September 30, 2016

Dealing with Anaconda Python in Linux

Anaconda is a very handy Python distribution that bundles a slew of scientific packages along with the handy conda package manager, allowing you to easily update your packages to the latest versions. However, it doesn’t seamlessly integrate with Linux: the installer will simply add a line to your shell configuration file (e.g., ~/.bashrc) prepending the Anaconda bin directory to the PATH environment variable. This means that Anaconda’s python and other packages will override Linux’s system python and packages (to see this, run which python). For the most part, this shouldn’t be an issue, but in some cases it can cause trouble.

For example, if you use the yaourt package manager on Arch Linux, you’ll run into two problems with Anaconda Python. First, Anaconda’s curl will break yaourt. Second, yaourt will blindly install Python packages into the Anaconda Python package directory. This sometimes causes conflicts with Python packages installed through pacman (which are properly installed into the system Python package directory). I ran into this problem when installing Reddit Terminal Viewer.

If you just want to use Anaconda but not have it take over like this, there’s an easy fix: instead of prepending the Anaconda bin directory to PATH (which gives it priority), simply append it so that system Python (/usr/bin/python) and packages take precedence. In your shell configuration (e.g., ~/.bashrc), change the line added by the Anaconda installer:

# Default configuration of Anaconda installer
#export PATH="/path/to/anaconda3/bin:$PATH"

# Append Anaconda so that it doesn't override system Python
export PATH="$PATH:/path/to/anaconda3/bin"

Now, python (and curl, for example) will still be the system version, but Anaconda applications will also be available (jupyter, ipython, conda, etc). My Anaconda workflow is to work in a Jupyter notebook along with a text editor. Since jupyter is tied to the Anaconda python, it continues to work seamlessly as before.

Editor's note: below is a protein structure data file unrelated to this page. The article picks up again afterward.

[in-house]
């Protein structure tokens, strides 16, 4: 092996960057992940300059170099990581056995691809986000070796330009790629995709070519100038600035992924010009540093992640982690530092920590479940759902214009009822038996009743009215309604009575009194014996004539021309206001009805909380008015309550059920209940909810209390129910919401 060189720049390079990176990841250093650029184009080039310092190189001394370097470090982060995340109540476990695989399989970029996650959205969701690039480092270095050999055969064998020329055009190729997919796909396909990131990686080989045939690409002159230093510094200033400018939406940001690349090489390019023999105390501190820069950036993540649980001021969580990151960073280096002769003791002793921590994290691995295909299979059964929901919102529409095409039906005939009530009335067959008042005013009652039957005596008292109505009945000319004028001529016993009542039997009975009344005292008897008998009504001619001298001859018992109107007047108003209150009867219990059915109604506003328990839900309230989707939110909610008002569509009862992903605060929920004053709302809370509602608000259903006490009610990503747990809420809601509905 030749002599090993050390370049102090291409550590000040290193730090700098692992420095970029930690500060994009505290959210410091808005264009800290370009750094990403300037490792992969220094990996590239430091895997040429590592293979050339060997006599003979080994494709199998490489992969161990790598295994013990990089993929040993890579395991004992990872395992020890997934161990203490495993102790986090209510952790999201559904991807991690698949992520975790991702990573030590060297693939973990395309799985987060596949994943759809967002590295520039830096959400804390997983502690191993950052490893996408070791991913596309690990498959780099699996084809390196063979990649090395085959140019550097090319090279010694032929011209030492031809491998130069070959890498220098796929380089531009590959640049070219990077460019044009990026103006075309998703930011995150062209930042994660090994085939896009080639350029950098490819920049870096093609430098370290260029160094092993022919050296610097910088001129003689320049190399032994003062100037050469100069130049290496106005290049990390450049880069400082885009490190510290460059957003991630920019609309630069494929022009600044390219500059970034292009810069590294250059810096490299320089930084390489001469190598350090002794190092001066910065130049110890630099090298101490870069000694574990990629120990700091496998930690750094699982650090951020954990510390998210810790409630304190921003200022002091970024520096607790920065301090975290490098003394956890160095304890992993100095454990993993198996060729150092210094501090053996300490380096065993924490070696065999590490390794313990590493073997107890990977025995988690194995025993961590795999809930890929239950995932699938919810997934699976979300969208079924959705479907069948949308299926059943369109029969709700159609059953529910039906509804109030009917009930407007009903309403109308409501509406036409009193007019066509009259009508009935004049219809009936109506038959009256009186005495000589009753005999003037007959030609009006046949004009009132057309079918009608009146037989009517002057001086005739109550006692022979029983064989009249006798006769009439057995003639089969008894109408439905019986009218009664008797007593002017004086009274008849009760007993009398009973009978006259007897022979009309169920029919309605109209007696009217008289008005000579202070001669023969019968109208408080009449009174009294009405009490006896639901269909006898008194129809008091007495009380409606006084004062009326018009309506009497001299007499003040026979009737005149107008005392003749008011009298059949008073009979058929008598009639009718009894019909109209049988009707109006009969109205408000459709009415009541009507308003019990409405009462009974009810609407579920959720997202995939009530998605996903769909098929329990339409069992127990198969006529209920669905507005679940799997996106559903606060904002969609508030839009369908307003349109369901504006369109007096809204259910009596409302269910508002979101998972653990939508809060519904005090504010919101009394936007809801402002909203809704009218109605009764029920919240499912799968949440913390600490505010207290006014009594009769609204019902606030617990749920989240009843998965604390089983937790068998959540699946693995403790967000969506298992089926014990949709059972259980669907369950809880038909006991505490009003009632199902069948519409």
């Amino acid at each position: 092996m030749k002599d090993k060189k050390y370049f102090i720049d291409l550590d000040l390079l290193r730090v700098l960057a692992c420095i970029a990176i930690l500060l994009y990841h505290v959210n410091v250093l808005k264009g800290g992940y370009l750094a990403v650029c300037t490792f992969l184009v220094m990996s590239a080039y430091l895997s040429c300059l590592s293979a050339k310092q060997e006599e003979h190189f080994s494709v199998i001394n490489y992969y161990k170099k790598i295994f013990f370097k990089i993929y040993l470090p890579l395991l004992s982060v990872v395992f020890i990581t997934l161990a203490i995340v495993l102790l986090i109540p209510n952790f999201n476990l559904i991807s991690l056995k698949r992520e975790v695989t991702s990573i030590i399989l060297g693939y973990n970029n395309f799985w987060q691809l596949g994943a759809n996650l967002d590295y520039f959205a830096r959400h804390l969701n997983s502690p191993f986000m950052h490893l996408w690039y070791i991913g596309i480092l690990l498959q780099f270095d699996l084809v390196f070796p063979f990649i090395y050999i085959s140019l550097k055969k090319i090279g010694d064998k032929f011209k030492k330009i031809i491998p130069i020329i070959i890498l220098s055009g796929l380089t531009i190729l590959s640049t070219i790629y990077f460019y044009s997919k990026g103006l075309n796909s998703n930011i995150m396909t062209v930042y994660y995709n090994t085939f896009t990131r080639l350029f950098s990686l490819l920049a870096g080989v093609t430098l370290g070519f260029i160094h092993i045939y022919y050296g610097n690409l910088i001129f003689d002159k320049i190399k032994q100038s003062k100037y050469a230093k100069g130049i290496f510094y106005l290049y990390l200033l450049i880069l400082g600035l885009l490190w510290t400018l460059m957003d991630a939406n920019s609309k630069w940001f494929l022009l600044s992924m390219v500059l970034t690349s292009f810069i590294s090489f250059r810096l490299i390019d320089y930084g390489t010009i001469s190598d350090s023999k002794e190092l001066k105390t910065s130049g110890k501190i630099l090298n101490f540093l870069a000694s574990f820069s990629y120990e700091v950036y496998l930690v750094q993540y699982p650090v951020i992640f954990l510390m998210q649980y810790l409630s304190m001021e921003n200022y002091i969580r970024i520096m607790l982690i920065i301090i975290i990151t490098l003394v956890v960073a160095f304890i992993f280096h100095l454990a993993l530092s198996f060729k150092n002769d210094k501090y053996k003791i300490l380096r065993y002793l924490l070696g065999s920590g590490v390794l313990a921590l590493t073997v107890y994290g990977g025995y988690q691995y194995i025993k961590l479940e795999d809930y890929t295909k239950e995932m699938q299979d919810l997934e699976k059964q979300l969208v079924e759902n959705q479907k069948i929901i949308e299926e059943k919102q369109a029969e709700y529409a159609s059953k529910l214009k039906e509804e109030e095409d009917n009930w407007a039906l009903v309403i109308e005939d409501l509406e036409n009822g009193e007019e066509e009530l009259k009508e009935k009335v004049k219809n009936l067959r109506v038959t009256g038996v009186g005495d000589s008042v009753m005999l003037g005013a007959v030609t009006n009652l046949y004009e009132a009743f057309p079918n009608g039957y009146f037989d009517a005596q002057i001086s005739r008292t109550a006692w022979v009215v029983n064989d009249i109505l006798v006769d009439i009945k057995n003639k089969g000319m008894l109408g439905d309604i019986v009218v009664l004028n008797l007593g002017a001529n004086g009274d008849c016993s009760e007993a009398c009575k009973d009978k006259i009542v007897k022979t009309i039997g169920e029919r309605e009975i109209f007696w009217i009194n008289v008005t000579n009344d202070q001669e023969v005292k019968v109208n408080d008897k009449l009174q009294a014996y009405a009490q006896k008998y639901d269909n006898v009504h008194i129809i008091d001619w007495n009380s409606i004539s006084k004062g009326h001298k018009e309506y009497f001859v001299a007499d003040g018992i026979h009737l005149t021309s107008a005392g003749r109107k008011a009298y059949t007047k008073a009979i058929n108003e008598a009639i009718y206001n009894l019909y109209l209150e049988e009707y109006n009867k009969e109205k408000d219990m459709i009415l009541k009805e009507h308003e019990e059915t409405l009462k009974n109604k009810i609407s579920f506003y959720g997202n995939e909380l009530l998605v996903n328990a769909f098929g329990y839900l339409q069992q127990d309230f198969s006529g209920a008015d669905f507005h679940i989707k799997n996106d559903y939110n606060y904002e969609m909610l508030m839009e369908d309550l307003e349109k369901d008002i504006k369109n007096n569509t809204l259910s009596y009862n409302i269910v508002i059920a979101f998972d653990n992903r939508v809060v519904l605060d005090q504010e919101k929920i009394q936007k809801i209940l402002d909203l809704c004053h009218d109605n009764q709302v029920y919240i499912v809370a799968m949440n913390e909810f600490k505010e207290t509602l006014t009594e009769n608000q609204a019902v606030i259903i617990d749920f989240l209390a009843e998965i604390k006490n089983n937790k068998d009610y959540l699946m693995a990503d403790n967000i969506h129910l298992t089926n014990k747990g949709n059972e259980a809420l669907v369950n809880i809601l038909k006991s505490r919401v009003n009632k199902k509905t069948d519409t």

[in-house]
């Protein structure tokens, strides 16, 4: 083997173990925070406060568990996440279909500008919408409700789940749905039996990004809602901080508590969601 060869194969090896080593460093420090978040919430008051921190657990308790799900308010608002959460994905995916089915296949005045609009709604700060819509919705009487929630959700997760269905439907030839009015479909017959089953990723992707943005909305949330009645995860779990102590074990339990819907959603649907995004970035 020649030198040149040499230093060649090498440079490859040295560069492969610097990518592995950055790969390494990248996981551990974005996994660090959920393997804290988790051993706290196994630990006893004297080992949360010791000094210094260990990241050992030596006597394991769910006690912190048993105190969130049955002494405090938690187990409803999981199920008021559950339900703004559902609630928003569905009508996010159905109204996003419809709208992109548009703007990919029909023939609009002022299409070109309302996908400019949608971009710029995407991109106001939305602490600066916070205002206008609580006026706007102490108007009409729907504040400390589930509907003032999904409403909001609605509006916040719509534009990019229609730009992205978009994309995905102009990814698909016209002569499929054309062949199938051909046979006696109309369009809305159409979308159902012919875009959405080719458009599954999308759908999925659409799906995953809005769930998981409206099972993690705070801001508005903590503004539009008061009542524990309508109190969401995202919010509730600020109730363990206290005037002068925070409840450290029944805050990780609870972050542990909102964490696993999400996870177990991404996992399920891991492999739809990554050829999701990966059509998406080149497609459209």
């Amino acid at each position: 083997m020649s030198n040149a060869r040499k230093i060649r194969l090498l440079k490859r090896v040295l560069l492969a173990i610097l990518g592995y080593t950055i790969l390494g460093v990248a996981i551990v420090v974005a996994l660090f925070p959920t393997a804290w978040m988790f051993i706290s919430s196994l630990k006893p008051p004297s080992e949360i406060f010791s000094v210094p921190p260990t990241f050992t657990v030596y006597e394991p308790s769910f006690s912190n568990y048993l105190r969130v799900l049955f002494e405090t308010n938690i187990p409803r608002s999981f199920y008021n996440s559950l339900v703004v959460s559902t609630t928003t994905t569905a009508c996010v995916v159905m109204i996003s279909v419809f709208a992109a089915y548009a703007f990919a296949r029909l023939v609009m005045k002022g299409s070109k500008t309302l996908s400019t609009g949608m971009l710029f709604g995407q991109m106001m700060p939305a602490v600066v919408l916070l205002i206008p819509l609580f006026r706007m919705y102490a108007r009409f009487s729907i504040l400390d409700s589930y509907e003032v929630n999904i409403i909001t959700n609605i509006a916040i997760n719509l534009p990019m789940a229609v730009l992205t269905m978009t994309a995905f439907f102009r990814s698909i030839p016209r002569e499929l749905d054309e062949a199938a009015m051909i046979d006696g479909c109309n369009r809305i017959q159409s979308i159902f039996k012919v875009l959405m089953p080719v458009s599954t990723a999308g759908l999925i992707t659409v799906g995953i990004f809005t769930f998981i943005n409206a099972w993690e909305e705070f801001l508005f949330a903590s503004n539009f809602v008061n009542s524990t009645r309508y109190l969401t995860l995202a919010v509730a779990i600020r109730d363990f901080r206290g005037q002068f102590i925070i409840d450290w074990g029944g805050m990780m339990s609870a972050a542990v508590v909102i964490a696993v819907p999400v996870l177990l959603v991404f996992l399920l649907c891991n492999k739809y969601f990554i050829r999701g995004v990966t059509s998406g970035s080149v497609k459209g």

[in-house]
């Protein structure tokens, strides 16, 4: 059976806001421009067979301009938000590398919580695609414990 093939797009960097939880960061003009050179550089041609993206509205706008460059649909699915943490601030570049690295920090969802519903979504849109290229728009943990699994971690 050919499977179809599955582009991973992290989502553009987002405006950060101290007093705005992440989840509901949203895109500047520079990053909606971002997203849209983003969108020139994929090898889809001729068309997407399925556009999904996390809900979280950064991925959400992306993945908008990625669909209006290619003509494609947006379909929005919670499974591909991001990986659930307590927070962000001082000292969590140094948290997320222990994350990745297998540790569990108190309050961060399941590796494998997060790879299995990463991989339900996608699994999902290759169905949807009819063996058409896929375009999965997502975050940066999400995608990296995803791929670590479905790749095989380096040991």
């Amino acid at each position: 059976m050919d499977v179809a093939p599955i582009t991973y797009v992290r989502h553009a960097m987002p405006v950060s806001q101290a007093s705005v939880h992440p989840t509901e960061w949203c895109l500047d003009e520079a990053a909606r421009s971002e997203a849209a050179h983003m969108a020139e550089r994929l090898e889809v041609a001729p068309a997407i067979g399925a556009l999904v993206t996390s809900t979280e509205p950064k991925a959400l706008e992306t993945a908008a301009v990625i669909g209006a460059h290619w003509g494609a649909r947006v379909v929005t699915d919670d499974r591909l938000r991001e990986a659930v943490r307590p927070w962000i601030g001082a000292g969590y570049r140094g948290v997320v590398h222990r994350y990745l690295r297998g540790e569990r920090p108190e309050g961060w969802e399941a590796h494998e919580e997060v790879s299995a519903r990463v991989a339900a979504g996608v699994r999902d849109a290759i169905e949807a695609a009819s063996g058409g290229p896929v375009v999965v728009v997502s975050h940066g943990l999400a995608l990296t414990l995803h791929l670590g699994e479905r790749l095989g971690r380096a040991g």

If you want to temporarily use Anaconda’s python at the shell, just use conda’s environment manager to activate/deactivate it:

source activate <env>
source deactivate

The root environment uses the standard Anaconda python installation, so to activate the Anaconda’s python, just do source activate root. (Note: this only affects the current shell session).

Bonus: Python linting and auto-completion in Vim

Since Vim (and Neovim) are compiled against the system python, they won’t work with your Anaconda packages by default. For example, running pylint as a syntax checker in Syntastic or Neomake will use the system python and give errors when you import Anaconda packages. The solution is very simple: just include your Anaconda package directory in the PYTHONPATH environment variable. This way, the system python will be able to import the Anaconda packages.

In your shell configuration (e.g., ~/.bashrc), append your Anaconda site-packages directory as such:

export PYTHONPATH="$PYTHONPATH:/path/to/anaconda3/lib/python3.6/site-packages"

Also, the (Neovim-only) python completions package deoplete-jedi allows you to specify which python interpreter to use for the completion server. It seems that setting PYTHONPATH isn’t sufficient (for example, I couldn’t get pandas completions to work). Add the following line to your Vim config (with the correct path):

let g:deoplete#sources#jedi#python_path = '/path/to/anaconda3/bin/python'